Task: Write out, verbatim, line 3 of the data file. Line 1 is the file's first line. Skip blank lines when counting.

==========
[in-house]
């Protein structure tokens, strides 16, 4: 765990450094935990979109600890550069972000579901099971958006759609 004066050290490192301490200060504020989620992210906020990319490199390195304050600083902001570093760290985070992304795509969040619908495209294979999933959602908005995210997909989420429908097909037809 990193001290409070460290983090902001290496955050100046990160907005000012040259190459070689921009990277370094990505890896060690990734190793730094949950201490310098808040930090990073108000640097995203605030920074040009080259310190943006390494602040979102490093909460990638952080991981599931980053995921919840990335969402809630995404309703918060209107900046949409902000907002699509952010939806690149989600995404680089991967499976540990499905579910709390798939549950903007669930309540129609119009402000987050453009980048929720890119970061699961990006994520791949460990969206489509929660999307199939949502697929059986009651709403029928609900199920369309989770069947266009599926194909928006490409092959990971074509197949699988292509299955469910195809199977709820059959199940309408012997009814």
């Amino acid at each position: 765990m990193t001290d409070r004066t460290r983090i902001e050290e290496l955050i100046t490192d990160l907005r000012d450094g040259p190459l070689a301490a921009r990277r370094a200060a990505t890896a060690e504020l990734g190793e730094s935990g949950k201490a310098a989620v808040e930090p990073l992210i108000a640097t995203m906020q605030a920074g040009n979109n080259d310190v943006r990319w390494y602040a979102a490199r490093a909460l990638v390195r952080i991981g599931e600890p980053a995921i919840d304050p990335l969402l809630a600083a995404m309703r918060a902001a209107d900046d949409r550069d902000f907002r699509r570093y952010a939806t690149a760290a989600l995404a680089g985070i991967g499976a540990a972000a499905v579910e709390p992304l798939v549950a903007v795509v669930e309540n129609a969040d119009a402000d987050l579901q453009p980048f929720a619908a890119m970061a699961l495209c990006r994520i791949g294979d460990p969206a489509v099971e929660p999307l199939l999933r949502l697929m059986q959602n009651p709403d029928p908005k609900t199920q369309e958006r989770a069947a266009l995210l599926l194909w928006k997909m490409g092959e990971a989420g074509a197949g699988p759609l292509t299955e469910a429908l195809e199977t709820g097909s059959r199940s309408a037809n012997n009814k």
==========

């Amino acid at each position: 765990m990193t001290d409070r004066t460290r983090i902001e050290e290496l955050i100046t490192d990160l907005r000012d450094g040259p190459l070689a301490a921009r990277r370094a200060a990505t890896a060690e504020l990734g190793e730094s935990g949950k201490a310098a989620v808040e930090p990073l992210i108000a640097t995203m906020q605030a920074g040009n979109n080259d310190v943006r990319w390494y602040a979102a490199r490093a909460l990638v390195r952080i991981g599931e600890p980053a995921i919840d304050p990335l969402l809630a600083a995404m309703r918060a902001a209107d900046d949409r550069d902000f907002r699509r570093y952010a939806t690149a760290a989600l995404a680089g985070i991967g499976a540990a972000a499905v579910e709390p992304l798939v549950a903007v795509v669930e309540n129609a969040d119009a402000d987050l579901q453009p980048f929720a619908a890119m970061a699961l495209c990006r994520i791949g294979d460990p969206a489509v099971e929660p999307l199939l999933r949502l697929m059986q959602n009651p709403d029928p908005k609900t199920q369309e958006r989770a069947a266009l995210l599926l194909w928006k997909m490409g092959e990971a989420g074509a197949g699988p759609l292509t299955e469910a429908l195809e199977t709820g097909s059959r199940s309408a037809n012997n009814k």